A scene from "My Afternoons with Margueritte." (Cohen Media Group )
It takes a special skill to make a film feel as soft and light as a summer breeze, and yet that is what French director Jean Becker accomplishes with "My Afternoons With Margueritte," a glimpse into the everyday of two ordinary lives.
This little gem is all about the nature of chance encounters and how they can change us in unexpected ways. The one on which this story hangs begins on a park bench in a small village in the French countryside. It is a place patina-ed by the years, as are the two main characters, a fragile bird-thin woman named Margueritte (Gisele Casadesus) and a giant lump of a working man, Germain (Gerard Depardieu).
For both, their encounters in the park become a respite from the troubles of their lives. She's about to be moved from the comfort of the residential facility where she's been living, her family no longer willing to foot the bill. He's locked in a lifelong struggle with the profound insecurity that comes from a mother who always pegs him the fool.
They are an unlikely pair. The refined and erudite Margueritte is portrayed with a simple grace by Casadesus, who was 95 when the film was shot. An oversized Depardieu is the coarse and little educated Germain, who must hint at a stirring intellect inside that lumbering bulk. Yet their connection is immediate and the two actors are playful with each other almost from the beginning, as Germain explains the names he's given each of the pigeons pecking at their feet and Margueritte begins to read to him from her book.
Solace comes from sharing ideas and emotions — Margueritte giving Germain the courage to not only read, but also to think, and Germain taking the time to become her friend. The script, which the director co-wrote with Jean-Loup Dabadie and is adapted from the Marie-Sabine Roger novel, creates a kind of effortless intimacy from the start. It truly does feel like we've stumbled into these lives in much the same way Germain first happened upon Margueritte in the park.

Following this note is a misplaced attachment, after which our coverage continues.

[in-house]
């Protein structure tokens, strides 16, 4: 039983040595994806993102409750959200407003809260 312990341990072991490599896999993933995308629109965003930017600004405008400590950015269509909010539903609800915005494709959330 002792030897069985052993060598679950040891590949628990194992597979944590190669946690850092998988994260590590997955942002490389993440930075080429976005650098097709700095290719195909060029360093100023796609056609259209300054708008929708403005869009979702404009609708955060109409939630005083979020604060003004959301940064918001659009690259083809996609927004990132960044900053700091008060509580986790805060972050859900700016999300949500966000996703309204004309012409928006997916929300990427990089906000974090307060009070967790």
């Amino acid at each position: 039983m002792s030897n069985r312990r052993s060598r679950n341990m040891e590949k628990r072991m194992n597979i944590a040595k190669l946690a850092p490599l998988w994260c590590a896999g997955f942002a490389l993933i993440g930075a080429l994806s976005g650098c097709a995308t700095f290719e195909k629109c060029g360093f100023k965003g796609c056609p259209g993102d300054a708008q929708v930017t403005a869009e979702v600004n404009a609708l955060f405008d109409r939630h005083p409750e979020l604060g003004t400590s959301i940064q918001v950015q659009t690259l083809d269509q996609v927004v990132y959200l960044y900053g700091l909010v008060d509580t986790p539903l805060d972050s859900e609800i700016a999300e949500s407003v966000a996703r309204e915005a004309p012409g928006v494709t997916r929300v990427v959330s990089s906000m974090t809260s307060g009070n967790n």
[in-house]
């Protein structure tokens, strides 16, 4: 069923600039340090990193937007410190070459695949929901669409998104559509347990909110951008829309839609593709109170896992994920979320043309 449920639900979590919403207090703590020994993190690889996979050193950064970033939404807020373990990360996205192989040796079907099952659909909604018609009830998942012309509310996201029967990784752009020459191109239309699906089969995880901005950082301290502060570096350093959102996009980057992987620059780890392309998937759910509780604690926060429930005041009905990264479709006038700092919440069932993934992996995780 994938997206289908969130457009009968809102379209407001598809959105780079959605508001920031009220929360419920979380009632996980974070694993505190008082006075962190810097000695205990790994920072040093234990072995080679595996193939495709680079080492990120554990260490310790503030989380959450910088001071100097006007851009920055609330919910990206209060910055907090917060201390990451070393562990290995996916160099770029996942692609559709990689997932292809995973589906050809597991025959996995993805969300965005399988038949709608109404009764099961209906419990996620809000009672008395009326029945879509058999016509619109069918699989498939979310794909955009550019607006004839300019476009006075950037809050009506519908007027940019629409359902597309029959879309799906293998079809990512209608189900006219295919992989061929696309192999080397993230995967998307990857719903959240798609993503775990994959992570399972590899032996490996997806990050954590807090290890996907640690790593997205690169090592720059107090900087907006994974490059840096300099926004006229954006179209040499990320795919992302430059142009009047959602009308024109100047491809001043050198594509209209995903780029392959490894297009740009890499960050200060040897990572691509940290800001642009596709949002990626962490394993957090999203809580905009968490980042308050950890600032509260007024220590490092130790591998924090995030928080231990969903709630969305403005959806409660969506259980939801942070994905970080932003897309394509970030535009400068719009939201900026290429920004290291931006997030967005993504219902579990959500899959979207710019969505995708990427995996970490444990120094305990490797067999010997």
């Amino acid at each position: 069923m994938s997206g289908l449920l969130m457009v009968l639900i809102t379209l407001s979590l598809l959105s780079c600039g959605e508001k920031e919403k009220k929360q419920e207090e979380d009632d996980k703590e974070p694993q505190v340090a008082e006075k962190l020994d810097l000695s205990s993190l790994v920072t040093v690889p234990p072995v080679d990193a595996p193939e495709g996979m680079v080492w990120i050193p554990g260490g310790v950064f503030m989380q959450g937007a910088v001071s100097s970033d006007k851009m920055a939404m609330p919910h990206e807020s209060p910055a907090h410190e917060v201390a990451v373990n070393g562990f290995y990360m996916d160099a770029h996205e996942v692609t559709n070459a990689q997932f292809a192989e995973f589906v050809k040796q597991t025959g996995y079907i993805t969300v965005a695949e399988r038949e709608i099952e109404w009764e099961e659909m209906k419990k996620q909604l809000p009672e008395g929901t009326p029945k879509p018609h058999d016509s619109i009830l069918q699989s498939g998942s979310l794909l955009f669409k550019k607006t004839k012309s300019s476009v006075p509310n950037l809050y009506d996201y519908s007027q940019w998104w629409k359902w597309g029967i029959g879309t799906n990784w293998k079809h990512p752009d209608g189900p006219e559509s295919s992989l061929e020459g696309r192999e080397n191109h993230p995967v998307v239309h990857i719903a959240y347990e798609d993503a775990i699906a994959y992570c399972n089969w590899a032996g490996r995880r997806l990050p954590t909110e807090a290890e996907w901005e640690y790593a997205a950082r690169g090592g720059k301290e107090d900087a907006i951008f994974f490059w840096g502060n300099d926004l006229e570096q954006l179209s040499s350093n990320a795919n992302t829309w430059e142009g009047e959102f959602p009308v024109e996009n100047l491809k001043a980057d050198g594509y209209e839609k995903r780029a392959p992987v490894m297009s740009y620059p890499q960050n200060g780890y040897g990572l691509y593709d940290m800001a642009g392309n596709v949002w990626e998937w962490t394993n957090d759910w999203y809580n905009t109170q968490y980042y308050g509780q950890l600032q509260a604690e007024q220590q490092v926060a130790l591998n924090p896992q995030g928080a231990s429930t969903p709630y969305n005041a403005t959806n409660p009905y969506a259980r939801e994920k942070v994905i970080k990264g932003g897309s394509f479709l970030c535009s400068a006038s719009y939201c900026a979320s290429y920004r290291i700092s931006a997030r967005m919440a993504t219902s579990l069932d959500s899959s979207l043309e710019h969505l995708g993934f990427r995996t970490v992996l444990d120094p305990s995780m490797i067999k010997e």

Though the film is small, tightly focused on its two main characters, there are big themes underpinning the narrative. The dialogue ranges from gentleness in the conversations between the aging woman and the still maturing man, to callousness in the way their families and the world are dismissive of their plights.
Nearly every shot underscores the personal nature of things. You feel the presence of either Margueritte or Germain or both in every frame, without the film ever feeling overly stuffed or hurried.
Becker, working with director of photography Arthur Cloquet, plays with light to great effect as well. In the park it is usually sun-dappled, shifting as we follow Germain into the darker corners of his life. The pub, where he begins to try out some of his newfound observations on old pals, has a warmth in its shadows; in his mother's house the light is harsh even late at night, and the air is filled with the sound of her invective.
As is so often the case with advancing age and increasing enlightenment, Margueritte's life unravels just as Germain's is coming together, with a few surprises along the way. Not too many, but it doesn't matter much, for the film is a reminder of the pleasure to be found in simple things — reading a book, sitting on a park bench with a friend, spending an afternoon with Margueritte.